From: "J. Hancock" cyu@geocities.com Newsgroups: talk.politics.libertarian,alt.politics.democrats.d,talk.politics.misc,alt.politics.reform,alt.politics.usa.republican,alt.politics.socialism,seattle.politics,alt.politics.radical-left,talk.politics.theory,alt.politics.libertarian Subject: Re: Homeless Rights Amendment Date: Wed, 12 Feb 1997 18:44:51 -0800 Organization: Chruch of Scientology, Intimidation, and Vast Profits, Inc. JMH wrote: > > Yes, consumers will probably elect representatives much > > like how citizens elect representatives. But the difference > > is that instead of electing reps who blow money on corporate > > jets, they elect reps who put effort into producing a > > cheaper, safer, and better product (not to mention *more* > > of the product, instead of holding back just so prices > > stay up). > No doubt that is what they would hope to accomplish. > The question is why would it be a more likely out > come in some democatic production economy than in > the current competitive one? > What's the incentive structure and how is it better than > the existing one? In an elected economy, production is directly accountable to their electorate. If you make decisions that benefit only yourself, we don't re-elect you (and may even impeach you). In a capitalist economy, production is accountable only to other competition. In other words, consumers only have an indirect say because they have to wait for an alternative. Similar to how Soviet elections and American appointments work: if you don't like the current candidate, you can vote "no", but they could just keep putting up other candidates exactly like the first, and nothing ever gets done.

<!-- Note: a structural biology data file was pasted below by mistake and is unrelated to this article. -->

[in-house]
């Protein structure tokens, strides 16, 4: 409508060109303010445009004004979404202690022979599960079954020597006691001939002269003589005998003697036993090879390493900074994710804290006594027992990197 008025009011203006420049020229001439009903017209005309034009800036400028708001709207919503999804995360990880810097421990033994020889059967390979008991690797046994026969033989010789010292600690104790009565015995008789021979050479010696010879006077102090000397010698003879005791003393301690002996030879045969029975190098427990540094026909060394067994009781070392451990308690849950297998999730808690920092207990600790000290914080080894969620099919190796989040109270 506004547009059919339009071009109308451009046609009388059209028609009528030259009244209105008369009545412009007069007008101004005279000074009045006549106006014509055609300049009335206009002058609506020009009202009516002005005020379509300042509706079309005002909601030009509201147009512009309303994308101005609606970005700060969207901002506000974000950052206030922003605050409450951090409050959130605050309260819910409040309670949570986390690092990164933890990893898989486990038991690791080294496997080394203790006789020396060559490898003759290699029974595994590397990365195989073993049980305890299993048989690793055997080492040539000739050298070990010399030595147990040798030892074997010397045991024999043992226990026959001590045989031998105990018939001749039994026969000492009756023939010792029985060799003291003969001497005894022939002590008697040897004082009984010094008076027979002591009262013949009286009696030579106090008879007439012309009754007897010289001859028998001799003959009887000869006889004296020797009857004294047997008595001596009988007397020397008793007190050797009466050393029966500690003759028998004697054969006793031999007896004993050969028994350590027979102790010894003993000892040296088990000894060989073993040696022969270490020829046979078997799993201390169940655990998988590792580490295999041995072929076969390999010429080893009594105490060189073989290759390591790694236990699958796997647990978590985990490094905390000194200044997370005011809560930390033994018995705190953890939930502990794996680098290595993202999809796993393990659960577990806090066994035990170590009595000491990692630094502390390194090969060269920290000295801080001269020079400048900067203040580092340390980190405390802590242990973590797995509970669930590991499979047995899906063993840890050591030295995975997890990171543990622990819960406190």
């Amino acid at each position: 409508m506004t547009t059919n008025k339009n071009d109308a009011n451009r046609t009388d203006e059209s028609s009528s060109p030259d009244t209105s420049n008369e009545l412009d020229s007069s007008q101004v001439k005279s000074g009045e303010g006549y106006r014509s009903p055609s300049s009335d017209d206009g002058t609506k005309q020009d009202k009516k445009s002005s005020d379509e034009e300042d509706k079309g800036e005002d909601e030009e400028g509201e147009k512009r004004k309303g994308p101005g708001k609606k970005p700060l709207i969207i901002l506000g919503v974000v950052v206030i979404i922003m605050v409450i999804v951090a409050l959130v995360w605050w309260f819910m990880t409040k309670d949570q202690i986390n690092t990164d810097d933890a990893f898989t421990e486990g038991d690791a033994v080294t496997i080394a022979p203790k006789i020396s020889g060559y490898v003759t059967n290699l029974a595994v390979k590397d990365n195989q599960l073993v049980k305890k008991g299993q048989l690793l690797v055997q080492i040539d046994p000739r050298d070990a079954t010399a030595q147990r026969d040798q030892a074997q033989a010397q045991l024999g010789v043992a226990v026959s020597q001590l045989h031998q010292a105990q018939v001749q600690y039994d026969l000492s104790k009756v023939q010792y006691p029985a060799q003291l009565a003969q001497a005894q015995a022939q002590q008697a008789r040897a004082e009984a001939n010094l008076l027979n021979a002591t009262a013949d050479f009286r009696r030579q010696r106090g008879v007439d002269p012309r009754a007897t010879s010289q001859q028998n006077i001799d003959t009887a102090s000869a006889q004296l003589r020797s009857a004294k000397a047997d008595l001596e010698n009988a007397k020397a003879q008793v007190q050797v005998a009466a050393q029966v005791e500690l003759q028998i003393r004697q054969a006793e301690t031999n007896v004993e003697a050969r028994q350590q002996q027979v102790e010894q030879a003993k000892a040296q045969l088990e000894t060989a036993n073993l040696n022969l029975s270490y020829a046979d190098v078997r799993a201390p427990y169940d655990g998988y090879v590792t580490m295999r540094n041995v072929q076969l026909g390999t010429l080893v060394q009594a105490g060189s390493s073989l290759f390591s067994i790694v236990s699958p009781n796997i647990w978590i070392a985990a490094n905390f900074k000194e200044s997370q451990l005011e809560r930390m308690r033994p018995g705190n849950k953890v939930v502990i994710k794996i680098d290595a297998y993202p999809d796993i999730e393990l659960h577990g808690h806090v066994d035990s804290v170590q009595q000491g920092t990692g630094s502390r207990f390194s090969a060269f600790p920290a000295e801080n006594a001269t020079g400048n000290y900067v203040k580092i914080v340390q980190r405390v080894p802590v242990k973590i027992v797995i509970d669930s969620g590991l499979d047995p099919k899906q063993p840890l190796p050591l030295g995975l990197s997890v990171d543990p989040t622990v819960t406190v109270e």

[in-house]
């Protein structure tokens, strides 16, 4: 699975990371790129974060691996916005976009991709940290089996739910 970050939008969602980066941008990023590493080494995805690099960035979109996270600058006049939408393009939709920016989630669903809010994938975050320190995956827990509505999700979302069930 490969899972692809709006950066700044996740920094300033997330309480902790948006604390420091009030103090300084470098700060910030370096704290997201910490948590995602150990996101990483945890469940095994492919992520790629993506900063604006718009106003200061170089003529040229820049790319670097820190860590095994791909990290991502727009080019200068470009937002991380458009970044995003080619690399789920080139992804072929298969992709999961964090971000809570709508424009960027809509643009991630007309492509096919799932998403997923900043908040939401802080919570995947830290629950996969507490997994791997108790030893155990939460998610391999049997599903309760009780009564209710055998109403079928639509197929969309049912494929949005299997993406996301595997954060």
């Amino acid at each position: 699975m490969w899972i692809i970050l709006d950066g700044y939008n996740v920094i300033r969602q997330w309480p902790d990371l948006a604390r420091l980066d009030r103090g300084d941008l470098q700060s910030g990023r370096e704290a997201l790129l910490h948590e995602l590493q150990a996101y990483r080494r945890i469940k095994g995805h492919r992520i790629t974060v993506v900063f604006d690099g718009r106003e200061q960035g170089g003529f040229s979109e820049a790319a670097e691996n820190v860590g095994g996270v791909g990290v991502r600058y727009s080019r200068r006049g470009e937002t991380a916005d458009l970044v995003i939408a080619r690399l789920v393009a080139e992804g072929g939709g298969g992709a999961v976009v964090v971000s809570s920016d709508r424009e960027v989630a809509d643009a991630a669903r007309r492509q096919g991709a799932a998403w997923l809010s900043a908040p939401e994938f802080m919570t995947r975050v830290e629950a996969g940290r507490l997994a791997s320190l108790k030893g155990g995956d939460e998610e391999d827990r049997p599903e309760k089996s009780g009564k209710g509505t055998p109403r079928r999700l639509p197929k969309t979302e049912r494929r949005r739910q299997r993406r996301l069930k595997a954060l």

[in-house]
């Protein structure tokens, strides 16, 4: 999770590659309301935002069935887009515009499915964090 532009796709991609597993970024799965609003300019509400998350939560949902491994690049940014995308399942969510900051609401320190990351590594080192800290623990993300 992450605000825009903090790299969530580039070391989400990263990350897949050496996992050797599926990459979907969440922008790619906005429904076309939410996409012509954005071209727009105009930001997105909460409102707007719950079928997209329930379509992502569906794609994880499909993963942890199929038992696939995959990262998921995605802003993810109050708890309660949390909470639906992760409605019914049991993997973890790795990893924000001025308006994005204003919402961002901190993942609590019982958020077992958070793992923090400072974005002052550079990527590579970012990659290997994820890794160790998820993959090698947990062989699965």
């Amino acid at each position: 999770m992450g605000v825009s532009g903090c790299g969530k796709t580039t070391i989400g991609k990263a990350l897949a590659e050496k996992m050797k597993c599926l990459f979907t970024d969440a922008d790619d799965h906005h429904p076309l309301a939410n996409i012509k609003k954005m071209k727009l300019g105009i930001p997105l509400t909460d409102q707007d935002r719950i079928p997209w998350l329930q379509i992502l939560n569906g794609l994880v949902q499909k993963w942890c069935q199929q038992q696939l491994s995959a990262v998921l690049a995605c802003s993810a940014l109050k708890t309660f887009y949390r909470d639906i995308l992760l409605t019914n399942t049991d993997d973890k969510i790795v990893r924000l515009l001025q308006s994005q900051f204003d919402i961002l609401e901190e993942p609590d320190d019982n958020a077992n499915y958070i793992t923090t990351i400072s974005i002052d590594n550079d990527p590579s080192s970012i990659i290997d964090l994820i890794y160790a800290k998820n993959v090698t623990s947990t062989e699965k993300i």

From: "J. McCarthy" cyu@geocities.com Newsgroups: talk.politics.libertarian,alt.politics.democrats.d,talk.politics.misc,alt.politics.reform,alt.politics.usa.republican,alt.politics.socialism,seattle.politics,alt.politics.radical-left,talk.politics.theory,alt.politics.libertarian Subject: Re: Homeless Rights Amendment Date: Thu, 06 Feb 1997 20:30:30 -0800 Organization: Chruch of Scientology, Intimidation, and Vast Profits, Inc. Clint Johnson wrote: > > Currently, homeless people's rights are being violated, by those who > > claim huge amounts of land, thereby displacing others from access to land, > > and raising the price of renting or buying land. > Yes! And the damn state should relenquish the huge tracts of land that it > is holding. Over 90% of the land in British Columbia is the property of the > state. OK, who gets the land after it is released? Everyone in British Columbia? Everyone in North America? Everyone in the world? Or the guy with the most guns? > > As Locke first showed, libertarian principle forbids one person from > > taking more than an equal share of land. Imagine two islands with a > > hundred people on each: on one island, two people own the other 98 as > > slaves. On the other island, there is no slavery, but two people own all > > the land. What's the difference? > On either one of the islands, the people could have a proper socialist > uprising and overthrow the minority. They could institute the usual > socialist system: 2 people would arm 16 people who are willing to do what > ever they ask of them, slaughter 20 people who disagree too vocally, and > assign the other 60 people to involuntary labor. What you are describing is a lack of democracy, a political condition, and has virtually nothing to do with socialism, an economic condition... except the fact that democracy is nearly impossible to achieve as long as the rich are able to buy their way into power.